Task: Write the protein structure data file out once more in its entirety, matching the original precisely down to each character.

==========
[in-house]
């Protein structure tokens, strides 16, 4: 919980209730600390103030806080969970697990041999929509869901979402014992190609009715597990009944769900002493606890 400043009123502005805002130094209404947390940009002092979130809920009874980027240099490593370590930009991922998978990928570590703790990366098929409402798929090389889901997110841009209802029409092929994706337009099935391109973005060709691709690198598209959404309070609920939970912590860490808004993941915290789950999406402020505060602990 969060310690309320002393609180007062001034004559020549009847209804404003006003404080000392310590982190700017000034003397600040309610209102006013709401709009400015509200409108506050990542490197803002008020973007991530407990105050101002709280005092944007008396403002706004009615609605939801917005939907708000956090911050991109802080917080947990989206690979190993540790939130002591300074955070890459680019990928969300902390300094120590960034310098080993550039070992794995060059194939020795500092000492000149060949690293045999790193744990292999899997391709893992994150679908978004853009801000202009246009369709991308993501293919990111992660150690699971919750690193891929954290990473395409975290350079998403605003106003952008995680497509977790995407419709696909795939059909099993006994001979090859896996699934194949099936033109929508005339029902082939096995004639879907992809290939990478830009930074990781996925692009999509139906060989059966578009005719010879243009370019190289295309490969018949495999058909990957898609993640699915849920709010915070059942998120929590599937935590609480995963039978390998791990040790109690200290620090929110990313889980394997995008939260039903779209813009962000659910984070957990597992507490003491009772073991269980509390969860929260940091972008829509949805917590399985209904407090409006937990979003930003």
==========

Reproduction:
[in-house]
């Protein structure tokens, strides 16, 4: 919980209730600390103030806080969970697990041999929509869901979402014992190609009715597990009944769900002493606890 400043009123502005805002130094209404947390940009002092979130809920009874980027240099490593370590930009991922998978990928570590703790990366098929409402798929090389889901997110841009209802029409092929994706337009099935391109973005060709691709690198598209959404309070609920939970912590860490808004993941915290789950999406402020505060602990 969060310690309320002393609180007062001034004559020549009847209804404003006003404080000392310590982190700017000034003397600040309610209102006013709401709009400015509200409108506050990542490197803002008020973007991530407990105050101002709280005092944007008396403002706004009615609605939801917005939907708000956090911050991109802080917080947990989206690979190993540790939130002591300074955070890459680019990928969300902390300094120590960034310098080993550039070992794995060059194939020795500092000492000149060949690293045999790193744990292999899997391709893992994150679908978004853009801000202009246009369709991308993501293919990111992660150690699971919750690193891929954290990473395409975290350079998403605003106003952008995680497509977790995407419709696909795939059909099993006994001979090859896996699934194949099936033109929508005339029902082939096995004639879907992809290939990478830009930074990781996925692009999509139906060989059966578009005719010879243009370019190289295309490969018949495999058909990957898609993640699915849920709010915070059942998120929590599937935590609480995963039978390998791990040790109690200290620090929110990313889980394997995008939260039903779209813009962000659910984070957990597992507490003491009772073991269980509390969860929260940091972008829509949805917590399985209904407090409006937990979003930003």